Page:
Comment 16877

By statius (registered) | Posted January 08, 2008 at 23:23:54


You ask: "Could the city force LIUNA to sell the Lister through some form of eminent domain? "

The answer is actually no, but it could theoretically expropriate the property.

To be pedantic, eminent domain is actually an American, not a Canadian legal concept, and you can't really force a person to sell his property ... but Canadian municipalities, by way of various provincial statutes, do indeed possess some considerable expropriation powers, although these are far from plenary.

Presuming that the Lister meets the relevant statutory preconditions, s.36(2) of the Ontario Heritage Act (RSO 1990) would seem to obtain here. That section provides: "Subject to the Expropriations Act, the council of every municipality may pass by-laws providing for the expropriation of any property designated under this Part and required for the purposes of this Part and may sell, lease or otherwise dispose of the property, when no longer so required, upon such terms and conditions as the council considers necessary for the purposes of this Part [...]".

The Expropriations Act, which qualifies s.36(2) supra, is geared (it must be kept in mind) largely towards ensuring that those parties subject to expropriation receive fair recompense for their expropriated property. Consequently, the Act provides numerous avenues through which the litigiously-minded expropriatee (which LIUNA would surely be) can make the expropriation process extremely costly and difficult for the expropriating municipality. For instance, it is a common misconception that expropriation need only entail the payment of fair market value for the property of the expropriatee. In fact, the amount to be paid by the expropriating power is determined by a host of complicated factors, of which FMV is only one. For instance, s.13(2) provides:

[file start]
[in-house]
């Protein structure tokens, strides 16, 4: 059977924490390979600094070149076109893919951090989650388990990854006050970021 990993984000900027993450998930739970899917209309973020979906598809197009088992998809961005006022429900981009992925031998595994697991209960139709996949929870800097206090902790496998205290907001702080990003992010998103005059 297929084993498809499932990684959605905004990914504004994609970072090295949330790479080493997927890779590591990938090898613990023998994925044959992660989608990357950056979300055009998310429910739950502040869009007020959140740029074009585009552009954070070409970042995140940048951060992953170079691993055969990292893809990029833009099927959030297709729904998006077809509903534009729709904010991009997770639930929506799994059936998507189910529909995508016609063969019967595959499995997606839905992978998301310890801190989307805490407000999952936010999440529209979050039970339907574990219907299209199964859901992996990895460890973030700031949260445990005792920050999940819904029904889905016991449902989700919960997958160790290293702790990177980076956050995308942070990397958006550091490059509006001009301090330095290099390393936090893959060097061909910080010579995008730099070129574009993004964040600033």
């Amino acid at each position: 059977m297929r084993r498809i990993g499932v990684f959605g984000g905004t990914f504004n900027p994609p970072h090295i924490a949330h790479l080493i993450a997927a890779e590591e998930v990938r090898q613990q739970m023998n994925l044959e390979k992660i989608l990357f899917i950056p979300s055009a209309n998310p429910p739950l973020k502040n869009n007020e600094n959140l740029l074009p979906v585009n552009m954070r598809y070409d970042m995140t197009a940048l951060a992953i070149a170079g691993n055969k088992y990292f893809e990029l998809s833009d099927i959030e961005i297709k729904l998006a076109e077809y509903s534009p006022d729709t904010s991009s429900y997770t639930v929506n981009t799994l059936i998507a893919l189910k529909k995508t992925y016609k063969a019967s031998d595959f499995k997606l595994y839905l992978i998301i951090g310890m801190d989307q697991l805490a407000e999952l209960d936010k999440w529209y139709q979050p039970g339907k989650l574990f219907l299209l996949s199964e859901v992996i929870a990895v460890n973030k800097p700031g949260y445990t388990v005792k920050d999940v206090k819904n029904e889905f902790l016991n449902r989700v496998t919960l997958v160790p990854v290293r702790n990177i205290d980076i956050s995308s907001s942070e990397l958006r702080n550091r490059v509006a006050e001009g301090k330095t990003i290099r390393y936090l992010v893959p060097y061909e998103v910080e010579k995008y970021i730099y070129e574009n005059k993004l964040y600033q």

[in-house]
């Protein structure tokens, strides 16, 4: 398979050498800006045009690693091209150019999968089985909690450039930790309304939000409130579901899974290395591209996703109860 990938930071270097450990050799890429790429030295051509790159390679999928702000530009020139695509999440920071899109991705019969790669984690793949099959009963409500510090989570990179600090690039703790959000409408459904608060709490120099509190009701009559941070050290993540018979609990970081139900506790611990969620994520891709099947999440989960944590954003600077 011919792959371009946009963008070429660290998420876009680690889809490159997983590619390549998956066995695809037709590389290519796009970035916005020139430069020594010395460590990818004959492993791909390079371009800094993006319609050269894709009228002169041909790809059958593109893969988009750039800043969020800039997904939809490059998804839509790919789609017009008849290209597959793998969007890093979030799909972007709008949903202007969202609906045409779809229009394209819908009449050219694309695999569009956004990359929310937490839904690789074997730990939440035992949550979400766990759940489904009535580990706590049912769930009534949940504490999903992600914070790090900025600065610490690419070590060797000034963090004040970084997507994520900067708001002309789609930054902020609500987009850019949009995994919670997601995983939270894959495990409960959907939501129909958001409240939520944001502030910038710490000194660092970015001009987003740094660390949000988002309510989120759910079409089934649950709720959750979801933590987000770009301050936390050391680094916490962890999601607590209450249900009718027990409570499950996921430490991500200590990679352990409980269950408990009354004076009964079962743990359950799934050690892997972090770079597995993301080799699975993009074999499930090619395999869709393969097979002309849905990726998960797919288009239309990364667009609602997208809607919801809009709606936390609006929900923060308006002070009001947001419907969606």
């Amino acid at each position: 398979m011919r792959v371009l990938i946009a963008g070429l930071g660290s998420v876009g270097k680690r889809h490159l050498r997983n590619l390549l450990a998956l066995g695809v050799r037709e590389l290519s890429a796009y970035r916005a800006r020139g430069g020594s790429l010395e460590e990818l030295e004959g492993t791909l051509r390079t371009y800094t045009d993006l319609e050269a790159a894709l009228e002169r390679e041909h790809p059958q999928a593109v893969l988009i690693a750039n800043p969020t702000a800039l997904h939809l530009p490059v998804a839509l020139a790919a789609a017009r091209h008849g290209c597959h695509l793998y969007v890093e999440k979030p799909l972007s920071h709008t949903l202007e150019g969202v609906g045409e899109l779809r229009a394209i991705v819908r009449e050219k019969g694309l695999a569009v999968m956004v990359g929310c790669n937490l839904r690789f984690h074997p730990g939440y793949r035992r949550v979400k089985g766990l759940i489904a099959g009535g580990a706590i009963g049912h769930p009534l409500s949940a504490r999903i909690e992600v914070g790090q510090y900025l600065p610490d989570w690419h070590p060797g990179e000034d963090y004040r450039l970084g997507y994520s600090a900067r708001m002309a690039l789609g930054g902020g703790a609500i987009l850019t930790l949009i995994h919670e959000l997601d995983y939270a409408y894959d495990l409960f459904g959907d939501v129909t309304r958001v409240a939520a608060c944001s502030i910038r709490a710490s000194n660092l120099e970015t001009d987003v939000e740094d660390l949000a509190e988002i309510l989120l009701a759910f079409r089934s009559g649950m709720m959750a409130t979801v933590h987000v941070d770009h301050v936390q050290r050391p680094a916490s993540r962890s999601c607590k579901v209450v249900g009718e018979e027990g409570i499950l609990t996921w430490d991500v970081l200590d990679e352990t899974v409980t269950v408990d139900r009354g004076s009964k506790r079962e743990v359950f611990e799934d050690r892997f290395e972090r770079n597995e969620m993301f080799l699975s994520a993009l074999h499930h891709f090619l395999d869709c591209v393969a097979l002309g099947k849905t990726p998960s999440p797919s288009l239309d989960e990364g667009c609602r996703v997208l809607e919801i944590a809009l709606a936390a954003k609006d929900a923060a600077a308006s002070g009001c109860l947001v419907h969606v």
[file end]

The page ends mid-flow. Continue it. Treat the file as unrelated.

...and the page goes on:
"Where the land of an owner is expropriated, the compensation payable to the owner shall be based upon,

(a) the market value of the land;

(b) the damages attributable to disturbance;

(c) damages for injurious affection; and

(d) any special difficulties in relocation"

LIUNA would surely (and quite rightly) make claims for many if not all of these elements. Further, as was done by the expropriatee in a recent case involving the attempted expropriation of some long dormant property in Winsdor, LIUNA would very likely bring an allegation of what is called "bad faith expropriation". Given (amongst other considerations) that the city has long had publicized personal designs on the use of the Lister property, and given that the expropriation could, at least prima facie, be seen to arise out of a dispute over leasing costs between LIUNA and the city, it is just as likely as not that a court would find a hint of bad faith in the city's dealings with the Lister property, even if the procedures required by the Expropriations Act had been followed to the tee.

Further, you have to keep in mind that while litigation is underway, development on the Lister will almost assuredly be frozen. Given the absurdly slow process of justice in this province, and given the fact that LIUNA would almost assuredly resort to appeal upon appeal, expropriation would probably mean that the Lister will sit and decay for an even longer time than if LIUNA had simply been allowed to dispose of the property as it wished. Expropriation, to put it succintly, is simply not a good means of effecting rapid change by a municipality, particularly when the expropriatee is a wealthy and (no doubt) well-advised organization like LIUNA.

You can probably appreciate, then, that the costs of expropriating the Lister would be exorbitantly high for the city, both in monetary and opportunity terms. If LIUNA wants to hold onto the Lister, it will be able to do so for a very long time, whether the city pursues the heavy-handed path of expropriation or not.

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